Quit Smoking for Your Teeth
Smoking weakens the body’s immune system, making it harder to battle gum infection. A smoker has twice the risk for gum disease compared to a nonsmoker.
The best way to keep your butt out of the dentist’s chair (and avoid the piercing whir of the electric drill) is to quit smoking cigarettes.
First, tobacco smoke increases the production of bacterial plaque and heightens the risk of developing gum disease, but it also prevents the infected gums from healing by restricting the flow of oxygen to the blood stream (and your gums), which in turn leads to a number of painful symptoms such as bad breath, bleeding gums, painful chewing, receding gums, and tooth loss. Secondly, the tar, nicotine, and other chemicals found in cigarette smoke can dull the smile and leave teeth stained an unpleasant shade of mustard-yellow. Lastly, but most importantly, habitual cigarette smoking may also lead to cancer of the mouth, throat, and larynx (voice box).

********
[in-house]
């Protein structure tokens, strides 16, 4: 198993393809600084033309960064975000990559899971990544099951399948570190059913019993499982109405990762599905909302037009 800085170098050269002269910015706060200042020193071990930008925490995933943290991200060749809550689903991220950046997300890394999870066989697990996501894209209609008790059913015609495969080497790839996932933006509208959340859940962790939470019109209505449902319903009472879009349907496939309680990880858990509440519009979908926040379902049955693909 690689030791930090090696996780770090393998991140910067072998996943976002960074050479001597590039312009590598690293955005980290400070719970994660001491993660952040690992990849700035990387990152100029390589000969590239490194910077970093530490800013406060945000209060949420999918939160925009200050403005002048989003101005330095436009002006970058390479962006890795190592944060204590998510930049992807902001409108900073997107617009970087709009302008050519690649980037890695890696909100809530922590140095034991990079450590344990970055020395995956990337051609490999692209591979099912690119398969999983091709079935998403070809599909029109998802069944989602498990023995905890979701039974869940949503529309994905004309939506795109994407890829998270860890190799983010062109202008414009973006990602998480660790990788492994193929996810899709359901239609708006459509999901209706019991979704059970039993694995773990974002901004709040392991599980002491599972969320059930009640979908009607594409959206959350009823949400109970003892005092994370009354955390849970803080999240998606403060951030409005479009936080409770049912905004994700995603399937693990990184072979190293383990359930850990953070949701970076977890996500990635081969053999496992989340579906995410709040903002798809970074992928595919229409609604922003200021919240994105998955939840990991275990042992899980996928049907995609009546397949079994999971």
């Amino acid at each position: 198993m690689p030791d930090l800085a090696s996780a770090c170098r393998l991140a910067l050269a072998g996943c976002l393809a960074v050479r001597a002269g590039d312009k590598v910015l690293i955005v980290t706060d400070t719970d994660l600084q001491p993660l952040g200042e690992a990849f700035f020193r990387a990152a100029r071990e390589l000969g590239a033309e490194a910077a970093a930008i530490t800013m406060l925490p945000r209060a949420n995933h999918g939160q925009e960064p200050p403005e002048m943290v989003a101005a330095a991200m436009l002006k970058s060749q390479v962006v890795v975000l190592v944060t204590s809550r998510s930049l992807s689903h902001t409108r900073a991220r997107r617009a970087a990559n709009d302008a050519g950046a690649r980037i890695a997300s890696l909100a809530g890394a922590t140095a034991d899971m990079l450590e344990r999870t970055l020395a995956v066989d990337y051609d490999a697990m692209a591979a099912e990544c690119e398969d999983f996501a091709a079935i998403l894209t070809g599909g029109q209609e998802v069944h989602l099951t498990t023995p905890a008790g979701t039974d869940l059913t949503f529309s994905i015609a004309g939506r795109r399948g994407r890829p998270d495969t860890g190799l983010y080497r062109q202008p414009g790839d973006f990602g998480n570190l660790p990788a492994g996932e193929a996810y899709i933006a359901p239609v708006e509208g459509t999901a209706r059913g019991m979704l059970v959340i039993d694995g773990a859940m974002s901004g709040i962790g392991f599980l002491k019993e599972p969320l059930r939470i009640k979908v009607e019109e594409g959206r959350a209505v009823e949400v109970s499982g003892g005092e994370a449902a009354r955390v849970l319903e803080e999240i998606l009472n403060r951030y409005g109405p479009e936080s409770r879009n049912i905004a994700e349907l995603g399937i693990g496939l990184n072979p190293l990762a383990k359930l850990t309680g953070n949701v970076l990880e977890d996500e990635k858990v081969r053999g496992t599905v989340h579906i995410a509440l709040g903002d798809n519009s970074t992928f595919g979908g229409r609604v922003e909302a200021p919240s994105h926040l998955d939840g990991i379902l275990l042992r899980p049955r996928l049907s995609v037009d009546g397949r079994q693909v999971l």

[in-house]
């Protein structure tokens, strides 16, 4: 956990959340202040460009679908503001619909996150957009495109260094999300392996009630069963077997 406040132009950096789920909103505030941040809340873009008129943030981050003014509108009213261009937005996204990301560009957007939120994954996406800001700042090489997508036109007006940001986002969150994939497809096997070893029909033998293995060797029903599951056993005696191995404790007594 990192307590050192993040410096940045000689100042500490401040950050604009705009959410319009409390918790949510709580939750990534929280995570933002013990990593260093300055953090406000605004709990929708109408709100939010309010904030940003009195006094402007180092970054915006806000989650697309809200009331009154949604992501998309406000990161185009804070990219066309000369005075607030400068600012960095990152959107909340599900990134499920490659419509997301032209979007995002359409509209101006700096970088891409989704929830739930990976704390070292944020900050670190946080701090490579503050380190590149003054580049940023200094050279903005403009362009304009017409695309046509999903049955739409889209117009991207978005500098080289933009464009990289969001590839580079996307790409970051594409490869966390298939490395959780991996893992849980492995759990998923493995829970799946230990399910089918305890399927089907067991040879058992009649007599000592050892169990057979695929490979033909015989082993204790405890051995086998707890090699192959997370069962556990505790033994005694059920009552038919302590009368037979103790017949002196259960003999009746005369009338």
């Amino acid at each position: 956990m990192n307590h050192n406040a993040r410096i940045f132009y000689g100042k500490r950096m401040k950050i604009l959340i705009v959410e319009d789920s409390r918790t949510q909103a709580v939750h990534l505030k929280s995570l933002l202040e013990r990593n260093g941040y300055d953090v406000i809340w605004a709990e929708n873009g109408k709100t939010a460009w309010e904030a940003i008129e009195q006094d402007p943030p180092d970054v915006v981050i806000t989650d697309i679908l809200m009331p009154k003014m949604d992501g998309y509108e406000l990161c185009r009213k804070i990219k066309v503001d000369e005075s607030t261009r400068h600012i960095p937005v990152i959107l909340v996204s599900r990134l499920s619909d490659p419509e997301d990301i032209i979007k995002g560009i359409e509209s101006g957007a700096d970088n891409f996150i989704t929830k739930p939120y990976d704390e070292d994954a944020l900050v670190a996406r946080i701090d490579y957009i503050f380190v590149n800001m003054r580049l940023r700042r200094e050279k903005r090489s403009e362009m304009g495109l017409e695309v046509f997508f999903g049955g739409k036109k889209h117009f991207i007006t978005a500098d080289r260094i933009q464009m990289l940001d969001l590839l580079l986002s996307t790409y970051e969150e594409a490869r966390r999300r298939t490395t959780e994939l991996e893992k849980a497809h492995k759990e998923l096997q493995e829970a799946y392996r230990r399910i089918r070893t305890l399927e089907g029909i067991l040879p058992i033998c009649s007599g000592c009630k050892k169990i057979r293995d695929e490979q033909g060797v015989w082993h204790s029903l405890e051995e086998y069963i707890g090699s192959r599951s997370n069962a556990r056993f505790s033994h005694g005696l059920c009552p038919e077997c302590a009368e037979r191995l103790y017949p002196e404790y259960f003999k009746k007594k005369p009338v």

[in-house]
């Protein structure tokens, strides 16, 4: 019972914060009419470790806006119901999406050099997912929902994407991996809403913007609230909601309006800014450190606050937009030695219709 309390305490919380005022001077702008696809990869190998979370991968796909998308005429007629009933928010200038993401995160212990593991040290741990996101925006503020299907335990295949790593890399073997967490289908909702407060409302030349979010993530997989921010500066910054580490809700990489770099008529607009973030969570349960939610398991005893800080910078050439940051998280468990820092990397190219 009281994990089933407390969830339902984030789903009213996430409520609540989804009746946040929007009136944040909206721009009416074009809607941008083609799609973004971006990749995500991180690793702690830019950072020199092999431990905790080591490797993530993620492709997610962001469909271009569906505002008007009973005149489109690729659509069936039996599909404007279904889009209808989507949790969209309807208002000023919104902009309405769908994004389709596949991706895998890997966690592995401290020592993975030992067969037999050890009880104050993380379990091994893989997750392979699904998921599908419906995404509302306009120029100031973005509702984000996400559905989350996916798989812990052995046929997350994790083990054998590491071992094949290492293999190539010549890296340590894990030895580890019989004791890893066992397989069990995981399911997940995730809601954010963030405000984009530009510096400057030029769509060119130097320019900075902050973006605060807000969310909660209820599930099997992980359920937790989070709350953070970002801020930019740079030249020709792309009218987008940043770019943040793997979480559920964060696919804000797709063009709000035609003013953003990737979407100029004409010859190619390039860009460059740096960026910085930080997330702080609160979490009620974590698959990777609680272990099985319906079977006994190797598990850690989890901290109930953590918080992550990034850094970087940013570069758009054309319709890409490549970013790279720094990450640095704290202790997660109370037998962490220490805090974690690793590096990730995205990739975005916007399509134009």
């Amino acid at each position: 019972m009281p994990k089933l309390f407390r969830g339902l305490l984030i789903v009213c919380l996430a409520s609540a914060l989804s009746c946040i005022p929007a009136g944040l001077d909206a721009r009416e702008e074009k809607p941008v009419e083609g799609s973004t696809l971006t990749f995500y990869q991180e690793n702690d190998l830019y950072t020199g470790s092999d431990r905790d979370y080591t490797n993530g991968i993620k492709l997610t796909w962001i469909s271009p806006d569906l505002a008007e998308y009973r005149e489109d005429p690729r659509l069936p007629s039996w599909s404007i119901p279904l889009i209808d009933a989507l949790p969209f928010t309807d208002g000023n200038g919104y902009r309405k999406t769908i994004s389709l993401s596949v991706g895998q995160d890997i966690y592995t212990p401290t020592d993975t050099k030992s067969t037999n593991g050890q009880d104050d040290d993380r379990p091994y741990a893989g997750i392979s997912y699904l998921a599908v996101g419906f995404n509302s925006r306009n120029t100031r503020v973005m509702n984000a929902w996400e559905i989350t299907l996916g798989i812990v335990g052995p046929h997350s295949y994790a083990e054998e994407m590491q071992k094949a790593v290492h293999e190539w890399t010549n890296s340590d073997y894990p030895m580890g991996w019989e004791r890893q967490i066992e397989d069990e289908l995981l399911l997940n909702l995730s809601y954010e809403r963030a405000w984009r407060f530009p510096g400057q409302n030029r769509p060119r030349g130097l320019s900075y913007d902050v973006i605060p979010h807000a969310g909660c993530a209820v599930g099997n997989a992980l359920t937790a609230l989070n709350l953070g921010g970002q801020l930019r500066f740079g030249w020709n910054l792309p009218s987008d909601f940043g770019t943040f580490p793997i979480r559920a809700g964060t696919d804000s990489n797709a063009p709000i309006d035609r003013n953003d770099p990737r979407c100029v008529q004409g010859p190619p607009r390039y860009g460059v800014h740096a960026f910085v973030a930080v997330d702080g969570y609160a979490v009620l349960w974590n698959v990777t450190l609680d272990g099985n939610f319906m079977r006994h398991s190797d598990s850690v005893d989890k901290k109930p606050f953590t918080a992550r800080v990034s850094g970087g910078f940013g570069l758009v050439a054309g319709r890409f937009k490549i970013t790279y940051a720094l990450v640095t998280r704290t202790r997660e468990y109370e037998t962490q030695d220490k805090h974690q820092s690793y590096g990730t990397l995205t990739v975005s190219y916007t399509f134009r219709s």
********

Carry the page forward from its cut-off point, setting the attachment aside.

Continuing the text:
Oral hygiene is key to preventing diseases of the teeth and gums, but it all needs to start with a commitment to quitting smoking. Continue doing the basics — brushing your teeth twice a day, floss often, visit your dentist for a cleaning once every six months — but also consider investing in some specialized dental products like toothpastes or mouthwashes.